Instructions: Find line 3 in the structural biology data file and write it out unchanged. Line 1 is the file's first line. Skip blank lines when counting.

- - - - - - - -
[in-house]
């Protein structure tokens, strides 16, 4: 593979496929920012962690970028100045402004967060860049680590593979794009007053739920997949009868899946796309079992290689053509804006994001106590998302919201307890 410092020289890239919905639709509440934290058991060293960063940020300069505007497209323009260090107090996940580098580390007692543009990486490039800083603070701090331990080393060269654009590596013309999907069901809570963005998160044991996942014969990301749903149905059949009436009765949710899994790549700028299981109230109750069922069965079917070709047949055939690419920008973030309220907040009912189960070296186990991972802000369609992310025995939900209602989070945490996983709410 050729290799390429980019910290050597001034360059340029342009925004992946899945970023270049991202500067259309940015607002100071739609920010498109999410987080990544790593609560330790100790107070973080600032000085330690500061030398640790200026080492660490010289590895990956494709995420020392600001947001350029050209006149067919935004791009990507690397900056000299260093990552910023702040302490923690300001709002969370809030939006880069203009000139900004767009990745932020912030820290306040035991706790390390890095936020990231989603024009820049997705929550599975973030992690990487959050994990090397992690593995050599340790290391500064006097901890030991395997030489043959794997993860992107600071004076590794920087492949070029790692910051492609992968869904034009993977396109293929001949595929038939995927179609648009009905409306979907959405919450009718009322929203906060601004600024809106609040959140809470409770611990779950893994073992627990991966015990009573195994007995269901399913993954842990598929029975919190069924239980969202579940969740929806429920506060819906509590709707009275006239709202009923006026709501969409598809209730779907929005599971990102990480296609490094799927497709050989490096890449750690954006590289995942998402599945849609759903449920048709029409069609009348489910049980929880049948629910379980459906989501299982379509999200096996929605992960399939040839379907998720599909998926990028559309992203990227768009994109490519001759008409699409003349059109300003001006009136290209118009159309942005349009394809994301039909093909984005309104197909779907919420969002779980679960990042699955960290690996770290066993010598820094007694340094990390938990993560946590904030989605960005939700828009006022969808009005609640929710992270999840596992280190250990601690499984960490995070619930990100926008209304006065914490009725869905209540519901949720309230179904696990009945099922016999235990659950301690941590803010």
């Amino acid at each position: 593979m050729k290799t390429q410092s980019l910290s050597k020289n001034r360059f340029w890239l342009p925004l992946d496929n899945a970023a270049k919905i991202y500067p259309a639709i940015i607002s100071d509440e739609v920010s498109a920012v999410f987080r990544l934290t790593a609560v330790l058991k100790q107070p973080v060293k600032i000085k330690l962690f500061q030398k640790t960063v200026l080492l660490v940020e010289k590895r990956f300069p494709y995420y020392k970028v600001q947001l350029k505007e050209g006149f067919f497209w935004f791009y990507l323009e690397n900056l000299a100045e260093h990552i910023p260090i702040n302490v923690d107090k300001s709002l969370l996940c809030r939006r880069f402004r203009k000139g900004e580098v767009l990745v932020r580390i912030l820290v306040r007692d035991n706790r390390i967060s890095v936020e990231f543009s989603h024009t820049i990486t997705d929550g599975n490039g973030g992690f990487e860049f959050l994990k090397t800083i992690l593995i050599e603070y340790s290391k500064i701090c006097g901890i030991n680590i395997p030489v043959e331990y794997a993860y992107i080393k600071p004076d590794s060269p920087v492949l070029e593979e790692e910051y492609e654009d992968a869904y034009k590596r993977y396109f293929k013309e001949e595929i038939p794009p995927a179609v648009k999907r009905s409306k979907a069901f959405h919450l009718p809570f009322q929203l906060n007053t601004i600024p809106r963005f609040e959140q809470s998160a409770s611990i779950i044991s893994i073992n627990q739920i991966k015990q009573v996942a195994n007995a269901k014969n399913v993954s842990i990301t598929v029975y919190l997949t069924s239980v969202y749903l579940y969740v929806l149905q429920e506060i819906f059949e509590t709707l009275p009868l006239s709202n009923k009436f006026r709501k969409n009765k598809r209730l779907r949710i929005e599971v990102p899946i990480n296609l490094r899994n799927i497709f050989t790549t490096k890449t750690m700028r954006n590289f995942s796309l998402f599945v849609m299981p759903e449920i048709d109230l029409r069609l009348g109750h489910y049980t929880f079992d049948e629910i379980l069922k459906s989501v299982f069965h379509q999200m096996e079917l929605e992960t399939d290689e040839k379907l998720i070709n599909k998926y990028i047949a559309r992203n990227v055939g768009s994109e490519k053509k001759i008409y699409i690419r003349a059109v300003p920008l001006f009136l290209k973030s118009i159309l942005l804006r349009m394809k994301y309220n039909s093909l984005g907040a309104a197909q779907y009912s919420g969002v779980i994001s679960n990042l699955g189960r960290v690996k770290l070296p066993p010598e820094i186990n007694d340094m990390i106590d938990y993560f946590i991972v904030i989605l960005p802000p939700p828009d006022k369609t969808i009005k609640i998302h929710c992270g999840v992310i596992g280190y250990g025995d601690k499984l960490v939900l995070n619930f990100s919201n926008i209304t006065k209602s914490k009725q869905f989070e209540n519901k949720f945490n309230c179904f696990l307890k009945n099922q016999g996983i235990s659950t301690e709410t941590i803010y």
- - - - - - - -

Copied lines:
């Amino acid at each position: 593979m050729k290799t390429q410092s980019l910290s050597k020289n001034r360059f340029w890239l342009p925004l992946d496929n899945a970023a270049k919905i991202y500067p259309a639709i940015i607002s100071d509440e739609v920010s498109a920012v999410f987080r990544l934290t790593a609560v330790l058991k100790q107070p973080v060293k600032i000085k330690l962690f500061q030398k640790t960063v200026l080492l660490v940020e010289k590895r990956f300069p494709y995420y020392k970028v600001q947001l350029k505007e050209g006149f067919f497209w935004f791009y990507l323009e690397n900056l000299a100045e260093h990552i910023p260090i702040n302490v923690d107090k300001s709002l969370l996940c809030r939006r880069f402004r203009k000139g900004e580098v767009l990745v932020r580390i912030l820290v306040r007692d035991n706790r390390i967060s890095v936020e990231f543009s989603h024009t820049i990486t997705d929550g599975n490039g973030g992690f990487e860049f959050l994990k090397t800083i992690l593995i050599e603070y340790s290391k500064i701090c006097g901890i030991n680590i395997p030489v043959e331990y794997a993860y992107i080393k600071p004076d590794s060269p920087v492949l070029e593979e790692e910051y492609e654009d992968a869904y034009k590596r993977y396109f293929k013309e001949e595929i038939p794009p995927a179609v648009k999907r009905s409306k979907a069901f959405h919450l009718p809570f009322q929203l906060n007053t601004i600024p809106r963005f609040e959140q809470s998160a409770s611990i779950i044991s893994i073992n627990q739920i991966k015990q009573v996942a195994n007995a269901k014969n399913v993954s842990i990301t598929v029975y919190l997949t069924s239980v969202y749903l579940y969740v929806l149905q429920e506060i819906f059949e509590t709707l009275p009868l006239s709202n009923k009436f006026r709501k969409n009765k598809r209730l779907r949710i929005e599971v990102p899946i990480n296609l490094r899994n799927i497709f050989t790549t490096k890449t750690m700028r954006n590289f995942s796309l998402f599945v849609m299981p759903e449920i048709d109230l029409r069609l009348g109750h489910y049980t929880f079992d049948e629910i379980l069922k459906s989501v299982f069965h379509q999200m096996e079917l929605e992960t399939d290689e040839k379907l998720i070709n599909k998926y990028i047949a559309r992203n990227v055939g768009s994109e490519k053509k001759i008409y699409i690419r003349a059109v300003p920008l001006f009136l290209k973030s118009i159309l942005l804006r349009m394809k994301y309220n039909s093909l984005g907040a309104a197909q779907y009912s919420g969002v779980i994001s679960n990042l699955g189960r960290v690996k770290l070296p066993p010598e820094i186990n007694d340094m990390i106590d938990y993560f946590i991972v904030i989605l960005p802000p939700p828009d006022k369609t969808i009005k609640i998302h929710c992270g999840v992310i596992g280190y250990g025995d601690k499984l960490v939900l995070n619930f990100s919201n926008i209304t006065k209602s914490k009725q869905f989070e209540n519901k949720f945490n309230c179904f696990l307890k009945n099922q016999g996983i235990s659950t301690e709410t941590i803010y």